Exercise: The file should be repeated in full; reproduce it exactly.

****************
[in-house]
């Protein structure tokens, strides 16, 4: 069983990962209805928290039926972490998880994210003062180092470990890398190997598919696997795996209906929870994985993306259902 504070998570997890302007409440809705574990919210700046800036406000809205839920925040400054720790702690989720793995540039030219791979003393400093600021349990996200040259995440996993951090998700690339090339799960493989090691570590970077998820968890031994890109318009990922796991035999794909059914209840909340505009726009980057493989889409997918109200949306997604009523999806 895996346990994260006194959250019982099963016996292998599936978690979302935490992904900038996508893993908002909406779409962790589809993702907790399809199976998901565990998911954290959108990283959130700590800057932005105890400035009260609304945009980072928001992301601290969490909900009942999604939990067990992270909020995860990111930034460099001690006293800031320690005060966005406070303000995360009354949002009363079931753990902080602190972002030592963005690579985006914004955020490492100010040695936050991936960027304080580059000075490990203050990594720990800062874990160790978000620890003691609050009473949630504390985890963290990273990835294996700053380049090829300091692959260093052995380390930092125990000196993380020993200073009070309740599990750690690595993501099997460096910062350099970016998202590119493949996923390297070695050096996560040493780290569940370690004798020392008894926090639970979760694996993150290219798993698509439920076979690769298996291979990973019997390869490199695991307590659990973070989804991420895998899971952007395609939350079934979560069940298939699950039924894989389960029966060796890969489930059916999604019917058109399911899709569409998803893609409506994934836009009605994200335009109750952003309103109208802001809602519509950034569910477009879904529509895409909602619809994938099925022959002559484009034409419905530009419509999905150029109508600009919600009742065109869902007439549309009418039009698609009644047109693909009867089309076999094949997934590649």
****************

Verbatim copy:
[in-house]
């Protein structure tokens, strides 16, 4: 069983990962209805928290039926972490998880994210003062180092470990890398190997598919696997795996209906929870994985993306259902 504070998570997890302007409440809705574990919210700046800036406000809205839920925040400054720790702690989720793995540039030219791979003393400093600021349990996200040259995440996993951090998700690339090339799960493989090691570590970077998820968890031994890109318009990922796991035999794909059914209840909340505009726009980057493989889409997918109200949306997604009523999806 895996346990994260006194959250019982099963016996292998599936978690979302935490992904900038996508893993908002909406779409962790589809993702907790399809199976998901565990998911954290959108990283959130700590800057932005105890400035009260609304945009980072928001992301601290969490909900009942999604939990067990992270909020995860990111930034460099001690006293800031320690005060966005406070303000995360009354949002009363079931753990902080602190972002030592963005690579985006914004955020490492100010040695936050991936960027304080580059000075490990203050990594720990800062874990160790978000620890003691609050009473949630504390985890963290990273990835294996700053380049090829300091692959260093052995380390930092125990000196993380020993200073009070309740599990750690690595993501099997460096910062350099970016998202590119493949996923390297070695050096996560040493780290569940370690004798020392008894926090639970979760694996993150290219798993698509439920076979690769298996291979990973019997390869490199695991307590659990973070989804991420895998899971952007395609939350079934979560069940298939699950039924894989389960029966060796890969489930059916999604019917058109399911899709569409998803893609409506994934836009009605994200335009109750952003309103109208802001809602519509950034569910477009879904529509895409909602619809994938099925022959002559484009034409419905530009419509999905150029109508600009919600009742065109869902007439549309009418039009698609009644047109693909009867089309076999094949997934590649």